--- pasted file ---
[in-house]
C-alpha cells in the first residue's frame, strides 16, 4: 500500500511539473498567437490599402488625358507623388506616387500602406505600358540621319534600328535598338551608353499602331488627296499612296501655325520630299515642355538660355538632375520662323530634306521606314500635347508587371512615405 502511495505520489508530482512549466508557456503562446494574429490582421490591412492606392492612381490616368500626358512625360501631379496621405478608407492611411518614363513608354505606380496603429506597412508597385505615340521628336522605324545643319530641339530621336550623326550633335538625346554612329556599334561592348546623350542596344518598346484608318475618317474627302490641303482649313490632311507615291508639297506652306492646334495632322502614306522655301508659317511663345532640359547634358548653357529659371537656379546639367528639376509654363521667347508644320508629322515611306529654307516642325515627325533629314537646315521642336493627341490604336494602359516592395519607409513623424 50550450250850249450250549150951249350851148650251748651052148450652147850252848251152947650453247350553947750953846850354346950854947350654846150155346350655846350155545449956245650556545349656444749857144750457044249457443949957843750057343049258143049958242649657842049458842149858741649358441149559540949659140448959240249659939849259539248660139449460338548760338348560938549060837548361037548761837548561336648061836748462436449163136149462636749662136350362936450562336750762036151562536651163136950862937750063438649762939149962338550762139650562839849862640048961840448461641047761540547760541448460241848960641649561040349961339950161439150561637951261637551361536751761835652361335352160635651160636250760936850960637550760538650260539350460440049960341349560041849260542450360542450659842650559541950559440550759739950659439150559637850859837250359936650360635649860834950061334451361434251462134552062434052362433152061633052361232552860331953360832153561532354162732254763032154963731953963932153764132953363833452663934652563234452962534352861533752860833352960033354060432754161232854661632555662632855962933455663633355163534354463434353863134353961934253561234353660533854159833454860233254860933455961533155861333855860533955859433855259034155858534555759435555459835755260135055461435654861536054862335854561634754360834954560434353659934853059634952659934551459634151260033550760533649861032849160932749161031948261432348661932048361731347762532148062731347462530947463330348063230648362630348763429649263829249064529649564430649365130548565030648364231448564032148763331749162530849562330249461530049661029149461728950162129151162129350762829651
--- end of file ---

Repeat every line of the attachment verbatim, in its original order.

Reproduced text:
[in-house]
C-alpha cells in the first residue's frame, strides 16, 4: 500500500511539473498567437490599402488625358507623388506616387500602406505600358540621319534600328535598338551608353499602331488627296499612296501655325520630299515642355538660355538632375520662323530634306521606314500635347508587371512615405 502511495505520489508530482512549466508557456503562446494574429490582421490591412492606392492612381490616368500626358512625360501631379496621405478608407492611411518614363513608354505606380496603429506597412508597385505615340521628336522605324545643319530641339530621336550623326550633335538625346554612329556599334561592348546623350542596344518598346484608318475618317474627302490641303482649313490632311507615291508639297506652306492646334495632322502614306522655301508659317511663345532640359547634358548653357529659371537656379546639367528639376509654363521667347508644320508629322515611306529654307516642325515627325533629314537646315521642336493627341490604336494602359516592395519607409513623424 50550450250850249450250549150951249350851148650251748651052148450652147850252848251152947650453247350553947750953846850354346950854947350654846150155346350655846350155545449956245650556545349656444749857144750457044249457443949957843750057343049258143049958242649657842049458842149858741649358441149559540949659140448959240249659939849259539248660139449460338548760338348560938549060837548361037548761837548561336648061836748462436449163136149462636749662136350362936450562336750762036151562536651163136950862937750063438649762939149962338550762139650562839849862640048961840448461641047761540547760541448460241848960641649561040349961339950161439150561637951261637551361536751761835652361335352160635651160636250760936850960637550760538650260539350460440049960341349560041849260542450360542450659842650559541950559440550759739950659439150559637850859837250359936650360635649860834950061334451361434251462134552062434052362433152061633052361232552860331953360832153561532354162732254763032154963731953963932153764132953363833452663934652563234452962534352861533752860833352960033354060432754161232854661632555662632855962933455663633355163534354463434353863134353961934253561234353660533854159833454860233254860933455961533155861333855860533955859433855259034155858534555759435555459835755260135055461435654861536054862335854561634754360834954560434353659934853059634952659934551459634151260033550760533649861032849160932749161031948261432348661932048361731347762532148062731347462530947463330348063230648362630348763429649263829249064529649564430649365130548565030648364231448564032148763331749162530849562330249461530049661029149461728950162129151162129350762829651